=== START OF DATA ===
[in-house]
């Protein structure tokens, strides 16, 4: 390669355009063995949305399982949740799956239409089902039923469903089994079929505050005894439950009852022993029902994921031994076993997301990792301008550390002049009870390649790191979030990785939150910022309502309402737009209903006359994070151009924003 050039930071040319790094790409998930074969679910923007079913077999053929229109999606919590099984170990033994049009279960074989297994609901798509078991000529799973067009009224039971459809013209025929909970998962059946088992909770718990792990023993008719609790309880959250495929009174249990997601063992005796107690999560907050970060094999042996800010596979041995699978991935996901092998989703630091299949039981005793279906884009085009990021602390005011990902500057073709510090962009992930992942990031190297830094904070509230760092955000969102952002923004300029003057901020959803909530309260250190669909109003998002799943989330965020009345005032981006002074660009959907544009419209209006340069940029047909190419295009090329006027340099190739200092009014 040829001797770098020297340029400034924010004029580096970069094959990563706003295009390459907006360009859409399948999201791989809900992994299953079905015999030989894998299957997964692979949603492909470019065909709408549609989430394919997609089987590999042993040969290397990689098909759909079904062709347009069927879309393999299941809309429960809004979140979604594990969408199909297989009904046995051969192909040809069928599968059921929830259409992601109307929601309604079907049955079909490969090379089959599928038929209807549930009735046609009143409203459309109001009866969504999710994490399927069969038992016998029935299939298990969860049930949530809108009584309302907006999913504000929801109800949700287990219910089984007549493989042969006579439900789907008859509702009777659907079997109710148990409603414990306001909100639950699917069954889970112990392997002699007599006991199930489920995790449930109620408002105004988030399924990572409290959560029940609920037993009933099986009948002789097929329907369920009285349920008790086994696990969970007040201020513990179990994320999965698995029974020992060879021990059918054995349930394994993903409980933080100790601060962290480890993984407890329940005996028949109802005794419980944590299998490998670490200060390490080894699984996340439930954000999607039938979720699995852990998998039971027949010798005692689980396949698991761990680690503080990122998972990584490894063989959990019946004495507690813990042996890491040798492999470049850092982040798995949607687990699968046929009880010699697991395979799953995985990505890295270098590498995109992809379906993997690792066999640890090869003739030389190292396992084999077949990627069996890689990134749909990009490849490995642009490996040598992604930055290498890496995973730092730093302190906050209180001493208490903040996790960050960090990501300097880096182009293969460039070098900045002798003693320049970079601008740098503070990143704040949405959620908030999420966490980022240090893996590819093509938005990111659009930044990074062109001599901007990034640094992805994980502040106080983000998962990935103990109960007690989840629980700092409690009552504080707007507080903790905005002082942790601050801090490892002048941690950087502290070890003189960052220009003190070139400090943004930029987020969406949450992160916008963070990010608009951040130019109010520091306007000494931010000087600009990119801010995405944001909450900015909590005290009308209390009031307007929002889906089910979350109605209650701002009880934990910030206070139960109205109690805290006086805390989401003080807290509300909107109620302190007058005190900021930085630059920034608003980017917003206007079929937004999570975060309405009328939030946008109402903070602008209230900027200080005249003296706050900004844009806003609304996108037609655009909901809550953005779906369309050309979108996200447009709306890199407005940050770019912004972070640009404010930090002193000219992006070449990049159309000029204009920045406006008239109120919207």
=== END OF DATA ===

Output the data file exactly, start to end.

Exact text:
[in-house]
């Protein structure tokens, strides 16, 4: 390669355009063995949305399982949740799956239409089902039923469903089994079929505050005894439950009852022993029902994921031994076993997301990792301008550390002049009870390649790191979030990785939150910022309502309402737009209903006359994070151009924003 050039930071040319790094790409998930074969679910923007079913077999053929229109999606919590099984170990033994049009279960074989297994609901798509078991000529799973067009009224039971459809013209025929909970998962059946088992909770718990792990023993008719609790309880959250495929009174249990997601063992005796107690999560907050970060094999042996800010596979041995699978991935996901092998989703630091299949039981005793279906884009085009990021602390005011990902500057073709510090962009992930992942990031190297830094904070509230760092955000969102952002923004300029003057901020959803909530309260250190669909109003998002799943989330965020009345005032981006002074660009959907544009419209209006340069940029047909190419295009090329006027340099190739200092009014 040829001797770098020297340029400034924010004029580096970069094959990563706003295009390459907006360009859409399948999201791989809900992994299953079905015999030989894998299957997964692979949603492909470019065909709408549609989430394919997609089987590999042993040969290397990689098909759909079904062709347009069927879309393999299941809309429960809004979140979604594990969408199909297989009904046995051969192909040809069928599968059921929830259409992601109307929601309604079907049955079909490969090379089959599928038929209807549930009735046609009143409203459309109001009866969504999710994490399927069969038992016998029935299939298990969860049930949530809108009584309302907006999913504000929801109800949700287990219910089984007549493989042969006579439900789907008859509702009777659907079997109710148990409603414990306001909100639950699917069954889970112990392997002699007599006991199930489920995790449930109620408002105004988030399924990572409290959560029940609920037993009933099986009948002789097929329907369920009285349920008790086994696990969970007040201020513990179990994320999965698995029974020992060879021990059918054995349930394994993903409980933080100790601060962290480890993984407890329940005996028949109802005794419980944590299998490998670490200060390490080894699984996340439930954000999607039938979720699995852990998998039971027949010798005692689980396949698991761990680690503080990122998972990584490894063989959990019946004495507690813990042996890491040798492999470049850092982040798995949607687990699968046929009880010699697991395979799953995985990505890295270098590498995109992809379906993997690792066999640890090869003739030389190292396992084999077949990627069996890689990134749909990009490849490995642009490996040598992604930055290498890496995973730092730093302190906050209180001493208490903040996790960050960090990501300097880096182009293969460039070098900045002798003693320049970079601008740098503070990143704040949405959620908030999420966490980022240090893996590819093509938005990111659009930044990074062109001599901007990034640094992805994980502040106080983000998962990935103990109960007690989840629980700092409690009552504080707007507080903790905005002082942790601050801090490892002048941690950087502290070890003189960052220009003190070139400090943004930029987020969406949450992160916008963070990010608009951040130019109010520091306007000494931010000087600009990119801010995405944001909450900015909590005290009308209390009031307007929002889906089910979350109605209650701002009880934990910030206070139960109205109690805290006086805390989401003080807290509300909107109620302190007058005190900021930085630059920034608003980017917003206007079929937004999570975060309405009328939030946008109402903070602008209230900027200080005249003296706050900004844009806003609304996108037609655009909901809550953005779906369309050309979108996200447009709306890199407005940050770019912004972070640009404010930090002193000219992006070449990049159309000029204009920045406006008239109120919207």